I loved the book because it is about slavery, manipulation (especially of the familial sort,) and individuality. If you read the reviews on Amazon you won't find the mention of slavery. The novel takes place in a (realistically portrayed) corrupt India. In this world, the rich have enough money to live as human beings, and the poor barely exist.

The best thing I found on the internet about this book was an interview with the Author. In the interview we find this quote:

Actually, my background as a business journalist made me realize that most of what's written about in business magazines is bullshit, and I don't take business or corporate literature seriously at all.

That sums up the feel of the novel. I love it because I feel the same way. Maybe not about business magazines, but certainly about Academia. Additionally I like the book because of the (lack of) morality of the protagonist, Balram. "Survival Before Morality" is his unofficial motto.

My favorite quote of the novel:

These are the three main diseases of this country, sir: typhoid, cholera, and election fever. This last one is the worst; it makes people talk and talk about things they have no say in. (p.82)

Finally, other bloggers who have read The White Tiger:
The Kingfisher Scrapbook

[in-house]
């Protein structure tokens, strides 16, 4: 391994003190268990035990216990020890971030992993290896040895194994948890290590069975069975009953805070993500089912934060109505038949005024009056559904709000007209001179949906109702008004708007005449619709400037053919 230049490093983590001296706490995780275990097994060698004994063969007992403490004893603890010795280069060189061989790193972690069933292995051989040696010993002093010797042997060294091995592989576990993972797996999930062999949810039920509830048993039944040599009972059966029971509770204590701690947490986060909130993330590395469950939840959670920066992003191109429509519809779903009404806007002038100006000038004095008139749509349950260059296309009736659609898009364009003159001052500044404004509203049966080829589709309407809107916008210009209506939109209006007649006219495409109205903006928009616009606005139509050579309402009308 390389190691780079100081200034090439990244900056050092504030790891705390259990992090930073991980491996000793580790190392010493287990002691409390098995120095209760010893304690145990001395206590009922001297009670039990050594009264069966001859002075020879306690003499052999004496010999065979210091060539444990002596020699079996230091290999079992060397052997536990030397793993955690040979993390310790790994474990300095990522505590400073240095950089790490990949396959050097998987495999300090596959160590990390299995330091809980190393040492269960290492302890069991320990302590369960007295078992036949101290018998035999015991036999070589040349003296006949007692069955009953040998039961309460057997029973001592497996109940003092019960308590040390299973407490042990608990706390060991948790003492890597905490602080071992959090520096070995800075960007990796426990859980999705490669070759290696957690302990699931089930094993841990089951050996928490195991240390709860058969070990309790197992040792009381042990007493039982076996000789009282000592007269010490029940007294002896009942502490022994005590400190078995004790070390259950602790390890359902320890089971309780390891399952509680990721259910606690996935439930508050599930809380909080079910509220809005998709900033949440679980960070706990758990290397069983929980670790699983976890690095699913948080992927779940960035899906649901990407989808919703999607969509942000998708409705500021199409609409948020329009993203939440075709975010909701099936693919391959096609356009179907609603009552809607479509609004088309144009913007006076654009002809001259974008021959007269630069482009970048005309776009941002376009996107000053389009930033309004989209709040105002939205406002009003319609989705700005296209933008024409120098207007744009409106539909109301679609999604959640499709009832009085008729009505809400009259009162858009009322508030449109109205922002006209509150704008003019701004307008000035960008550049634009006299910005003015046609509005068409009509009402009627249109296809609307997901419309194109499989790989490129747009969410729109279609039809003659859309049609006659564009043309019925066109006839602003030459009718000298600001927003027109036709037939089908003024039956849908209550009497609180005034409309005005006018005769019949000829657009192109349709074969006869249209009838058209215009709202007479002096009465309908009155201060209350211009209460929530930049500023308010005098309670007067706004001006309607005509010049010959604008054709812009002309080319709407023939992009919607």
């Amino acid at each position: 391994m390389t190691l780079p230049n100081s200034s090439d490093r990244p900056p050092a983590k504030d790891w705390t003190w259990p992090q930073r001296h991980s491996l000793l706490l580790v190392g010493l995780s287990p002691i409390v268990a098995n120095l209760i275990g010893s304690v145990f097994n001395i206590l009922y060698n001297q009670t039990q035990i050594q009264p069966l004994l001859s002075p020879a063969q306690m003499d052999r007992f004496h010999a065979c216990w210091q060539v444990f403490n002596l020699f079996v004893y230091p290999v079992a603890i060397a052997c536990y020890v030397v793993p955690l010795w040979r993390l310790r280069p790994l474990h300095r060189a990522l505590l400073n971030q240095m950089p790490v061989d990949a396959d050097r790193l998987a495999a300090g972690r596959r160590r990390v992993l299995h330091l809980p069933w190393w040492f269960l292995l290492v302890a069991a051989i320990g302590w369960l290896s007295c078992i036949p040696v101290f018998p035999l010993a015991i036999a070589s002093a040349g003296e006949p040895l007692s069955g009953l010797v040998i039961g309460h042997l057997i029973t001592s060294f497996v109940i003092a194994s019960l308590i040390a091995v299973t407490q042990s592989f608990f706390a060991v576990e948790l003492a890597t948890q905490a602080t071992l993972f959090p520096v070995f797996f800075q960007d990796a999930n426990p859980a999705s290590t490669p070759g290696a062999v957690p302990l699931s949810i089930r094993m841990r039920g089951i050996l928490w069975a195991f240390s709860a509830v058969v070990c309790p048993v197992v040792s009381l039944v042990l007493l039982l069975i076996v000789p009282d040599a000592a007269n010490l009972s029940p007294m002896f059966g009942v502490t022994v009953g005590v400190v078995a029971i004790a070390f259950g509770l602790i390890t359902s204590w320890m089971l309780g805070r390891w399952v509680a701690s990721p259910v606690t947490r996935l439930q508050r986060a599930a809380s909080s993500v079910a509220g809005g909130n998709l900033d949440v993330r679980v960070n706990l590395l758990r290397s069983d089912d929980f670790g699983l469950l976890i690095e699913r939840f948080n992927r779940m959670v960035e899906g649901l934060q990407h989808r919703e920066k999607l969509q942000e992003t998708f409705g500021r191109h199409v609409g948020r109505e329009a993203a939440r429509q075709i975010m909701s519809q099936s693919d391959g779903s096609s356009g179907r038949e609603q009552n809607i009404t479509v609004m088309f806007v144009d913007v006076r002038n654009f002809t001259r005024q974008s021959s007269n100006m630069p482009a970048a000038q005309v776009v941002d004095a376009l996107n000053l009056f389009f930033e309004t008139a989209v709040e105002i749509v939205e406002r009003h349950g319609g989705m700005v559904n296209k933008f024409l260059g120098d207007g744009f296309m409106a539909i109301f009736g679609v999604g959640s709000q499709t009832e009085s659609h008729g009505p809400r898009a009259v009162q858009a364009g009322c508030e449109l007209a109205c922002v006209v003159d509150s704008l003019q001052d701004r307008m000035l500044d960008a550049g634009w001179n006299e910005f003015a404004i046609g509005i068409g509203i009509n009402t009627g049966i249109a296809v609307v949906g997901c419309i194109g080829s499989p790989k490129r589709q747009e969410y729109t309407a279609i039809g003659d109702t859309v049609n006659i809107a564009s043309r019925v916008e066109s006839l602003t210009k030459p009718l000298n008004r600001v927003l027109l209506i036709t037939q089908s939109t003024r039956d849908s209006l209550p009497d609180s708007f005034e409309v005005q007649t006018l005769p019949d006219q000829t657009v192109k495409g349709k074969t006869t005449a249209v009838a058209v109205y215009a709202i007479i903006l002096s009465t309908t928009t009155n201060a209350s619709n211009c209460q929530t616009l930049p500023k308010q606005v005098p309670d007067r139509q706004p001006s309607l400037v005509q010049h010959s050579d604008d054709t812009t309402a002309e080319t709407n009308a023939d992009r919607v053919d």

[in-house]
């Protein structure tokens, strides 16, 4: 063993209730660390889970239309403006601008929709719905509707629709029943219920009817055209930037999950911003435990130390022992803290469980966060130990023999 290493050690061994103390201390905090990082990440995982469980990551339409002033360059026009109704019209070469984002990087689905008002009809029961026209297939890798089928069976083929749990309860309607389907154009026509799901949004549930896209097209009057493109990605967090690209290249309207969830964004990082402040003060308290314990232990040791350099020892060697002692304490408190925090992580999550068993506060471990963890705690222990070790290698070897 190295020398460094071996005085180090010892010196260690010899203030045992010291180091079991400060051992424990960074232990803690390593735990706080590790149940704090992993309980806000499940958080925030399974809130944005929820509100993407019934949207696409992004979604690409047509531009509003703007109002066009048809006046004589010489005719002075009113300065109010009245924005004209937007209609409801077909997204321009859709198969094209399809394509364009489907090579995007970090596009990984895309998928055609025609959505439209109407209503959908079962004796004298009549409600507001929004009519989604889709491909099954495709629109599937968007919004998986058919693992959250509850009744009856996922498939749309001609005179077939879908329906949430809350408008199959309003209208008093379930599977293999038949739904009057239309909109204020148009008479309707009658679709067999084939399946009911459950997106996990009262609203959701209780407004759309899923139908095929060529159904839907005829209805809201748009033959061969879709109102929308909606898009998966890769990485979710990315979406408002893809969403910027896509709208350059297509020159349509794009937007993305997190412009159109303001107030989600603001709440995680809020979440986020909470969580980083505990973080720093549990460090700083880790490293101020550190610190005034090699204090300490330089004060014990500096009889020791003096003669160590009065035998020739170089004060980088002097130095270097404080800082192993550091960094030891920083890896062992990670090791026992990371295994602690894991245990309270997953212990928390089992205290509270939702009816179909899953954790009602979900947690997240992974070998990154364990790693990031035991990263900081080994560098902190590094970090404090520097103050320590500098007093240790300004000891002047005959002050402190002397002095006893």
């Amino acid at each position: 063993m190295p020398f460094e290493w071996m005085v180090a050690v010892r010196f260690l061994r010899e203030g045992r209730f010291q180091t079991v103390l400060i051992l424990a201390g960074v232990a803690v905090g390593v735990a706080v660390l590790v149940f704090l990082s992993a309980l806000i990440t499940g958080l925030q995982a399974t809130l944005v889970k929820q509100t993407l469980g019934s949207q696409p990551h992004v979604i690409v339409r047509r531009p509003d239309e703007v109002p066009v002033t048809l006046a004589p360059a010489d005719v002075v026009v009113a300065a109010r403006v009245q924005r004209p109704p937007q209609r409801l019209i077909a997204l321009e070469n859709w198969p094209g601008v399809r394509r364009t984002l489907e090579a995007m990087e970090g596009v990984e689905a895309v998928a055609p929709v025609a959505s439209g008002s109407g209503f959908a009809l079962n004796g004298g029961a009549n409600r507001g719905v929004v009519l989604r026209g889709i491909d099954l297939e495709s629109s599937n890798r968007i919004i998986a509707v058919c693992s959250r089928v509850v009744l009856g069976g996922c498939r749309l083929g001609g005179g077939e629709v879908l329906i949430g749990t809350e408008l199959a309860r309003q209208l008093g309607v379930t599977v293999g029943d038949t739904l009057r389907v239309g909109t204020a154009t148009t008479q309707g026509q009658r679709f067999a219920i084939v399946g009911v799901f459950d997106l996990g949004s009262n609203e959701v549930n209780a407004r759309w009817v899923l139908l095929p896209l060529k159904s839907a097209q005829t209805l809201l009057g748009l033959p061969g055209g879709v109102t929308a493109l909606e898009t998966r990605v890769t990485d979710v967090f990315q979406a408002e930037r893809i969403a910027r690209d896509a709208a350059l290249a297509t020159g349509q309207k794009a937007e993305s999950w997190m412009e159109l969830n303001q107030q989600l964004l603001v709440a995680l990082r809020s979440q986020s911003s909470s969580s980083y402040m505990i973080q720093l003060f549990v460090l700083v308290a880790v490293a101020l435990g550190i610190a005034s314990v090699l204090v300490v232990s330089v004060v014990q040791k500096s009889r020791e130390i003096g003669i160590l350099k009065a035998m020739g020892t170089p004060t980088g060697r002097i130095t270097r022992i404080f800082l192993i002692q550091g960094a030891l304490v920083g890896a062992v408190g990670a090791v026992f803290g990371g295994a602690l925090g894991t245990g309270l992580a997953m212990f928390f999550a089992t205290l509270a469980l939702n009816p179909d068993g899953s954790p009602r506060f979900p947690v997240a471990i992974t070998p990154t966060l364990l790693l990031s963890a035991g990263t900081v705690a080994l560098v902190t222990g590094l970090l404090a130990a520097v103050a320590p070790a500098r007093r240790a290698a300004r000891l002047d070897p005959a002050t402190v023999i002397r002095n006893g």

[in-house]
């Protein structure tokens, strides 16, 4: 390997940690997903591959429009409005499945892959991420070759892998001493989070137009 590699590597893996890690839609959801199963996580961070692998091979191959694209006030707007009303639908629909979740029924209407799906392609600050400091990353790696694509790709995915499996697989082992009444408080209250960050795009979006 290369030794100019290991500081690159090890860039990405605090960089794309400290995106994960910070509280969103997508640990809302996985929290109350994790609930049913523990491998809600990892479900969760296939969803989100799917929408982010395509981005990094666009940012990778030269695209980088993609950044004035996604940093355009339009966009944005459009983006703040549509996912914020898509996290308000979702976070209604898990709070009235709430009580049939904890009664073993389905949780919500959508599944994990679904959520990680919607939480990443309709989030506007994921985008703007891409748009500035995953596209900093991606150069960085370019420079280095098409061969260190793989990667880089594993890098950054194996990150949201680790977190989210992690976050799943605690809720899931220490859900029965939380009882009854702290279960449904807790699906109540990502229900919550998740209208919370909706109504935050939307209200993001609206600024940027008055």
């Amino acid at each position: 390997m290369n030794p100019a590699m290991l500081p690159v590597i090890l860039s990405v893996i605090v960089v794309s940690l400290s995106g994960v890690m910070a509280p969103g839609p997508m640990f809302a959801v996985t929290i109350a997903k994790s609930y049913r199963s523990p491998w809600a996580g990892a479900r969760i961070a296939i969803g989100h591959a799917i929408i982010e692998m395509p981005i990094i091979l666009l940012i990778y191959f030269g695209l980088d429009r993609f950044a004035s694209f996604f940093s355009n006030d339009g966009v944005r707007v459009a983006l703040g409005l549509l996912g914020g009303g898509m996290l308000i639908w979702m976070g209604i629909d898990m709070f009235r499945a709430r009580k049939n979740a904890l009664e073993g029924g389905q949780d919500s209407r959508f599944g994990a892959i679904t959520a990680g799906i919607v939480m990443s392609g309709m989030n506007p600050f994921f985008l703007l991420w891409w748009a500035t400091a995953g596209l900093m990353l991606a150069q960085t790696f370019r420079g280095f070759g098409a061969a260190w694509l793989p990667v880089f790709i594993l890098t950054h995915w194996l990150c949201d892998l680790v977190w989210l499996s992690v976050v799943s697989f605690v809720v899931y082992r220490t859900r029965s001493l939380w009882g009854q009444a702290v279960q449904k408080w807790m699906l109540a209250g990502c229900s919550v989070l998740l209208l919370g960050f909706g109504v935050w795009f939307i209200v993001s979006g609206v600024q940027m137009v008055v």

Redhead Ramble
The Complete Booker
The Mooske and the Gripes
Always Listen To Your Pig Puppet
Books for Breakfast

Saturday, August 2, 2008

Celebrating Fermi-ness

I have a love/hate relationship with my birthday. On one hand it is my ultimate favorite day, because it is a day for me: a day I can celebrate my Fermi-ness. I used to dislike my birthday because I got unwanted gifts and attention and that made me feel uncomfortable. Now, I get more presents that I want, and I am overall more at peace with who I am so unwanted attention doesn't bother me nearly as much.

Age is a funny thing because there is our chronological age (25), the age we feel (40), and the age we look (17). Now with modern advancements in interweb technology we can even calculate our Real Age (16.7) at! I guess it is comforting that my real age is 16.7 because strangers generally think that I am an undergrad in college.

Arg. You want some real amusement? Go check out Cajun Boy's blog. Watch the embedded video at this post, and then follow the link at the end of the post and read his analysis.

Fermi's report card of life skills (age 25):

99 - A

60 - F
50 - F
70 - C

Being Kind
70 - C

90 - A

90 - A

40 - F